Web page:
In a case that Wal-Mart must wish would go away quickly, a second ousted executive has asked federal officials to consider him a “whistleblower” because he refused to approve expenses by another Wal-Mart official who is now in the spotlight for allegedly using company funds to spy on unions. Former Wal-Mart Vice President Jared Bowen requested this week that the U.S. Attorney’s office bestow “whistleblower” status for him — claiming that Bowen refused to comply with instructions from Tom Coughlin, who was forced out of Wal-Mart in March. Before his fall from a lofty perch, Coughlin was the Vice Chairman of Wal-Mart’s board of directors, and was once considered a candidate for CEO of the giant retailer. Bowen’s claim that he was not an accomlice of Coughlin would remove him from charges that he attempted to defraud Wal-Mart. A federal grand jury is now investigating Coughlin’s activities, and Wal-Mart’s knowledge of it. But Wal-Mart has distanced itself from Bowen. A company official told the Associated Press that Bowen “admitted during interviews he had approved transactions that violated company policy and then remained silent for months rather than step forward.” Wal-Mart insists it was not Bowen who alerted them to Coughlin’s misuse of Wal-Mart’s gift cards. Wal-Mart has stated that Bowen was essentially a co-conspirator with Coughlin, not a whistleblower. The company says Bowen, “along with others, assisted Tom Coughlin in a scheme to defraud the company. Additionally, once the investigation began, he did not give a complete and accurate account of his knowledge and involvement in multiple transactions. As (a company) officer he had the highest fiduciary duty to the company.” Bowen’s lawyer is now asking federal prosecutors to investigate whether Wal-Mart violated federal law by firing Bowen.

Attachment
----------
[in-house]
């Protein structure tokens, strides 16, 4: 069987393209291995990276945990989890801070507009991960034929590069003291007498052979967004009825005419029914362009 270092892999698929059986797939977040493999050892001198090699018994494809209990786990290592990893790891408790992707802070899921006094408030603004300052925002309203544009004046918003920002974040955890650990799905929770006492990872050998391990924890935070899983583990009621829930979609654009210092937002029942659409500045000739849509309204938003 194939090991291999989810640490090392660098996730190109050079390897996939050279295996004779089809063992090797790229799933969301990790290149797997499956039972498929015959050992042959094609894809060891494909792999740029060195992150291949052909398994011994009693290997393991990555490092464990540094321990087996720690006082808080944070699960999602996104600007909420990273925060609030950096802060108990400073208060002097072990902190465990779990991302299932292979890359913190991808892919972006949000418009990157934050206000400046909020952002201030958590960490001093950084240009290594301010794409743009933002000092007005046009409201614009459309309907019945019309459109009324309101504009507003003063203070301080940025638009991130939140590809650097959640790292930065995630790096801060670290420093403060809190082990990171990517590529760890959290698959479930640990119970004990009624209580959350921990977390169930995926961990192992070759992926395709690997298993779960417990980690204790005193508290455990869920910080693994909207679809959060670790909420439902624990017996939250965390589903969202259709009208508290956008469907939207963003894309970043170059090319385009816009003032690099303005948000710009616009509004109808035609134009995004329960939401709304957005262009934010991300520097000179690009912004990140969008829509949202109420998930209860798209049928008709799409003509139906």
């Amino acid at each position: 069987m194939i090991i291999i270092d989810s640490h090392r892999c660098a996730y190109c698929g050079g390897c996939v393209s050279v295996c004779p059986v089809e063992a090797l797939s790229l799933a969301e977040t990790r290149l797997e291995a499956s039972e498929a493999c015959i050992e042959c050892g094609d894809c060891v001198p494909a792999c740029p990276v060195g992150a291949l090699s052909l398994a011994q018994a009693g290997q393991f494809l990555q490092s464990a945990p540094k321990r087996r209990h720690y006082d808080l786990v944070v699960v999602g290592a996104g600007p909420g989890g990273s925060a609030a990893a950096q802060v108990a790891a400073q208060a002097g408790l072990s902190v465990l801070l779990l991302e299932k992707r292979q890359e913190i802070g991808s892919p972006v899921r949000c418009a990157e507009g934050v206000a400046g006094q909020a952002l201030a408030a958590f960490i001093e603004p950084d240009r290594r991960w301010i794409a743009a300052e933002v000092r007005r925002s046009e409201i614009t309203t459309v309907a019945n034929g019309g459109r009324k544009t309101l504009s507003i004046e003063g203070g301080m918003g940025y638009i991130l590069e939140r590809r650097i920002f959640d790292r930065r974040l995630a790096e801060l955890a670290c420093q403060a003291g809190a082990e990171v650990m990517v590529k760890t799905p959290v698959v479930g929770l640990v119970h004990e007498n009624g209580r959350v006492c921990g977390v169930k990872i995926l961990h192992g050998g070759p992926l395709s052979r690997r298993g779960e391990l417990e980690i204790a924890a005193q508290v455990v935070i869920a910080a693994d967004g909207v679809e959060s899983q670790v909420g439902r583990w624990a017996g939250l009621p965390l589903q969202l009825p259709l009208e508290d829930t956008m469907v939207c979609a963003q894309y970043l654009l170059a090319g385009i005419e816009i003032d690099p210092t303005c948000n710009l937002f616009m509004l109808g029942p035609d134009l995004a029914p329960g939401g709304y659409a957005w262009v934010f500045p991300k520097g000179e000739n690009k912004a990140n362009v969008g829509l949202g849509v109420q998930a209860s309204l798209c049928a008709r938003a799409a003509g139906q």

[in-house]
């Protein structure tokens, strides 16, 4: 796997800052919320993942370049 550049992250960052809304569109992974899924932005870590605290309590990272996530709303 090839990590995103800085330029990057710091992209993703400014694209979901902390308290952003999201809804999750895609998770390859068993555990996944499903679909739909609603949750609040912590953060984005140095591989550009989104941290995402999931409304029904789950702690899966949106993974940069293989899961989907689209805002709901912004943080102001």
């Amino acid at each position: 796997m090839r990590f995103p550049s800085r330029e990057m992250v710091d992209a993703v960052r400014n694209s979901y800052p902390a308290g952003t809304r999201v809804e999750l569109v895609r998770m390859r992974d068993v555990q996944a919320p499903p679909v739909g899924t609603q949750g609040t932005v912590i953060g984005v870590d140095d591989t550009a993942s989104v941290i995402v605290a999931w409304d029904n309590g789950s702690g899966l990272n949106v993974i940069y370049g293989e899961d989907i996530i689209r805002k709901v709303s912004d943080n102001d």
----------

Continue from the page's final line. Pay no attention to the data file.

Tom Coughlin’s alleged inappropriate use of gift cards to raise funds to spy on union activities has turned out to truly be a “gift” to Wal-Mart opponents. The executive level controversy swirling through the highest rank of the company have helped to scuff up the squeaky clean image that top Wal-Mart executive have tried to create in recent months with their “extreme makeover” of the retailer’s PR campaign. Just as Wal-Mart steps up its “we’re good for America” campaign, several of its top officials are dumped for defrauding the company. Even though most members of the public will not grasp the details, the continuing headlines of executive misconduct have been a wonderful gift to the company’s critics